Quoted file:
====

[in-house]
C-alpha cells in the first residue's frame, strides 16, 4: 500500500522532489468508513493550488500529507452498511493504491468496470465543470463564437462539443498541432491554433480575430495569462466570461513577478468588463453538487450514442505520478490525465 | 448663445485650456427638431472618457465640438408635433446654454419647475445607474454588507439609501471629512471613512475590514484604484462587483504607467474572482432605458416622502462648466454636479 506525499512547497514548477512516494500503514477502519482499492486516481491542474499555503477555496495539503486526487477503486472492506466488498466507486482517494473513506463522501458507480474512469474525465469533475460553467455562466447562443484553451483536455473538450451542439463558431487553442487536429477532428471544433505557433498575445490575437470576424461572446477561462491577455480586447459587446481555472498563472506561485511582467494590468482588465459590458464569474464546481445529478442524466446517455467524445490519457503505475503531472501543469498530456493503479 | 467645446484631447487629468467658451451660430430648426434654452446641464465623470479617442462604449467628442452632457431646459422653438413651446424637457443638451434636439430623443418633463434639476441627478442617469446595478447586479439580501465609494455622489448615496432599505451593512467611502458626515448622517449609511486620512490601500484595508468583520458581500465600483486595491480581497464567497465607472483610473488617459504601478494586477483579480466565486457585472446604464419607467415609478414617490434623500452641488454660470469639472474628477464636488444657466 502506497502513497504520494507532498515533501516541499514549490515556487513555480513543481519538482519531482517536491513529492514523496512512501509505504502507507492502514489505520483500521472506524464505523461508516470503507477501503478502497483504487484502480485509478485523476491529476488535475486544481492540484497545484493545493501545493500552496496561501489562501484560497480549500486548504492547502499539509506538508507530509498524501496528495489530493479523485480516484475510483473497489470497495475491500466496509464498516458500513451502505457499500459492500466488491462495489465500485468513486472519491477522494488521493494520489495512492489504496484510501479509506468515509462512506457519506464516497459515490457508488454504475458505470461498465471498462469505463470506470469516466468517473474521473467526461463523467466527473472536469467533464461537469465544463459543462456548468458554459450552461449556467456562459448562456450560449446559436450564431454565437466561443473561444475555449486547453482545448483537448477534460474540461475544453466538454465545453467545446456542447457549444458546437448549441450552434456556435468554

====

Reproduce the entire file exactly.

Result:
[in-house]
C-alpha cells in the first residue's frame, strides 16, 4: 500500500522532489468508513493550488500529507452498511493504491468496470465543470463564437462539443498541432491554433480575430495569462466570461513577478468588463453538487450514442505520478490525465 | 448663445485650456427638431472618457465640438408635433446654454419647475445607474454588507439609501471629512471613512475590514484604484462587483504607467474572482432605458416622502462648466454636479 506525499512547497514548477512516494500503514477502519482499492486516481491542474499555503477555496495539503486526487477503486472492506466488498466507486482517494473513506463522501458507480474512469474525465469533475460553467455562466447562443484553451483536455473538450451542439463558431487553442487536429477532428471544433505557433498575445490575437470576424461572446477561462491577455480586447459587446481555472498563472506561485511582467494590468482588465459590458464569474464546481445529478442524466446517455467524445490519457503505475503531472501543469498530456493503479 | 467645446484631447487629468467658451451660430430648426434654452446641464465623470479617442462604449467628442452632457431646459422653438413651446424637457443638451434636439430623443418633463434639476441627478442617469446595478447586479439580501465609494455622489448615496432599505451593512467611502458626515448622517449609511486620512490601500484595508468583520458581500465600483486595491480581497464567497465607472483610473488617459504601478494586477483579480466565486457585472446604464419607467415609478414617490434623500452641488454660470469639472474628477464636488444657466 502506497502513497504520494507532498515533501516541499514549490515556487513555480513543481519538482519531482517536491513529492514523496512512501509505504502507507492502514489505520483500521472506524464505523461508516470503507477501503478502497483504487484502480485509478485523476491529476488535475486544481492540484497545484493545493501545493500552496496561501489562501484560497480549500486548504492547502499539509506538508507530509498524501496528495489530493479523485480516484475510483473497489470497495475491500466496509464498516458500513451502505457499500459492500466488491462495489465500485468513486472519491477522494488521493494520489495512492489504496484510501479509506468515509462512506457519506464516497459515490457508488454504475458505470461498465471498462469505463470506470469516466468517473474521473467526461463523467466527473472536469467533464461537469465544463459543462456548468458554459450552461449556467456562459448562456450560449446559436450564431454565437466561443473561444475555449486547453482545448483537448477534460474540461475544453466538454465545453467545446456542447457549444458546437448549441450552434456556435468554